Mosquito gene drive gets new target

The discovery was disclosed by Omar Akbari (UC San Diego) at Twitter:

We just discovered a novel gene that is 100% essential for female flight in Aedes aegypti. KO does not affect Males. A nice paper on this will follow next year – stay posted.


Messages were accompanied by short videos showing flightless females and flying males, probably after directed knock-out of the gene:

Females of mosquitos are the main vectors of multiple diseases in warm-climate areas. Restricting female flight effectively eradicates diseases transmitted by them, as well as renders females unable to mate. At the same time, flying males would ensure that introduced genetic changes will spread through remaining flying females.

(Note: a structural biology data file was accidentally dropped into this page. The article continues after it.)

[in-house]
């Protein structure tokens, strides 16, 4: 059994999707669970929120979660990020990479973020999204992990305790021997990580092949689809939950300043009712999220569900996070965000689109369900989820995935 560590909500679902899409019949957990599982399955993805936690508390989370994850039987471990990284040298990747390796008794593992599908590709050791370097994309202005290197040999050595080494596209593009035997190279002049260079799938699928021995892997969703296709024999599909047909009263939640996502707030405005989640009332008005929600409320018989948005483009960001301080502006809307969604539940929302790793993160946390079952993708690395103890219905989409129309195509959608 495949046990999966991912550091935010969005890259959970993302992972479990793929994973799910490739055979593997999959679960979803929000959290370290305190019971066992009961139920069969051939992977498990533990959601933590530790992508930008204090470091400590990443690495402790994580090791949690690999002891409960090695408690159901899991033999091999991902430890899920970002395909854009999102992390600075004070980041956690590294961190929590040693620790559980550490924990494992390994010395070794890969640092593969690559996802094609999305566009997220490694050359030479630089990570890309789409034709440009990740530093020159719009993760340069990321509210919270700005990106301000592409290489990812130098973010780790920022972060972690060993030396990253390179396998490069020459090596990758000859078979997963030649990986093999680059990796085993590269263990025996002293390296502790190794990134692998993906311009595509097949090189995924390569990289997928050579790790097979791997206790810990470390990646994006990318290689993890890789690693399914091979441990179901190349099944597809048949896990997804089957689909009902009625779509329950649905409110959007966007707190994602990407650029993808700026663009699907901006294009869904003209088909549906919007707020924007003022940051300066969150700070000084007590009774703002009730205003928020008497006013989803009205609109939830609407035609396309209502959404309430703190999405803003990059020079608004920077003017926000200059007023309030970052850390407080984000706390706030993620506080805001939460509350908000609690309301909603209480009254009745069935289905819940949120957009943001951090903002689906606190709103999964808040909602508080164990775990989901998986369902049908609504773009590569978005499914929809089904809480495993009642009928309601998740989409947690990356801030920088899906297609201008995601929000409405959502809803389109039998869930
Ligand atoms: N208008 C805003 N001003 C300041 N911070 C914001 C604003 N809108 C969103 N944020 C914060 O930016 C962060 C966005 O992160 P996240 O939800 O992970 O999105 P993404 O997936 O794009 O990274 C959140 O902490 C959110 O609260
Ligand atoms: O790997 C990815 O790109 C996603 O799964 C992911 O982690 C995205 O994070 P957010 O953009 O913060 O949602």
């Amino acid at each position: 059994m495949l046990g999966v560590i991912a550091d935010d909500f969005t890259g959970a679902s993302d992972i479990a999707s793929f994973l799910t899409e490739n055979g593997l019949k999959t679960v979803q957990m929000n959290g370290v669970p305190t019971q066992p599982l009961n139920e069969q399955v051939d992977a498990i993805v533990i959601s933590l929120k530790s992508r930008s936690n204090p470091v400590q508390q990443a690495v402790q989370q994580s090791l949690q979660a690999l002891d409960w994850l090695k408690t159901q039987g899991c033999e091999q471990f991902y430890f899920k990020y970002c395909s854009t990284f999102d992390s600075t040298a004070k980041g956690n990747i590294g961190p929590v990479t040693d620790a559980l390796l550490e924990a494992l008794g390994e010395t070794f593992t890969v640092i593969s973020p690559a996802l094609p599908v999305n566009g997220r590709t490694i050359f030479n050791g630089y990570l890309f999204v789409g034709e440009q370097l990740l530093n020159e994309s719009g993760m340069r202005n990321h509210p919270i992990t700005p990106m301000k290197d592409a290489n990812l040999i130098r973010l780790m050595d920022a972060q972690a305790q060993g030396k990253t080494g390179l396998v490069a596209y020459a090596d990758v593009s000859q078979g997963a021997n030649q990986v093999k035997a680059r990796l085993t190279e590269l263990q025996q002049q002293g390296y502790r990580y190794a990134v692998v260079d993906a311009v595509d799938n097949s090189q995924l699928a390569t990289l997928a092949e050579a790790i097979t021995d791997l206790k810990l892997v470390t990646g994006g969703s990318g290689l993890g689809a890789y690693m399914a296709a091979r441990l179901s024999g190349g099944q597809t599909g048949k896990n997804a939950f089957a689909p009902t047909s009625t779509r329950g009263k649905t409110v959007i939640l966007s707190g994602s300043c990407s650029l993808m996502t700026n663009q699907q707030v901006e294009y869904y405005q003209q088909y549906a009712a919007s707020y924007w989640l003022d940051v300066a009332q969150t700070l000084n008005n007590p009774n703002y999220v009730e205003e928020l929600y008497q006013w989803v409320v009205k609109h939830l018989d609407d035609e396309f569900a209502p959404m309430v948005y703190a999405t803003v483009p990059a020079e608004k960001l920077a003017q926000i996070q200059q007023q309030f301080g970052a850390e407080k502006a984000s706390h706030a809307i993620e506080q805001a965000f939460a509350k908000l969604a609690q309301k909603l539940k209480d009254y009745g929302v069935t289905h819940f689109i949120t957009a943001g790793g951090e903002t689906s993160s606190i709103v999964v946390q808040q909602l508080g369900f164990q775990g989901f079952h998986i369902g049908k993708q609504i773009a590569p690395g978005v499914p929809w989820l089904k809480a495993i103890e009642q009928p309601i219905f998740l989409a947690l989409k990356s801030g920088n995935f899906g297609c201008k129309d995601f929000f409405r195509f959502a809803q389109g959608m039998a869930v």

Aedes aegypti is responsible for dengue fever, yellow fewer, Zika, Mayaro, and chikunguya.

This is not the first female-specific flightless gene in A. aegypti. In 2010 scientists from University of Oxford and UC Irvine found AeAct-4 gene. Since then, obviously, it was not used to eradicate A. aegypti, but with CRISPR-based gene drives scientists are closing in on first successful field trials.

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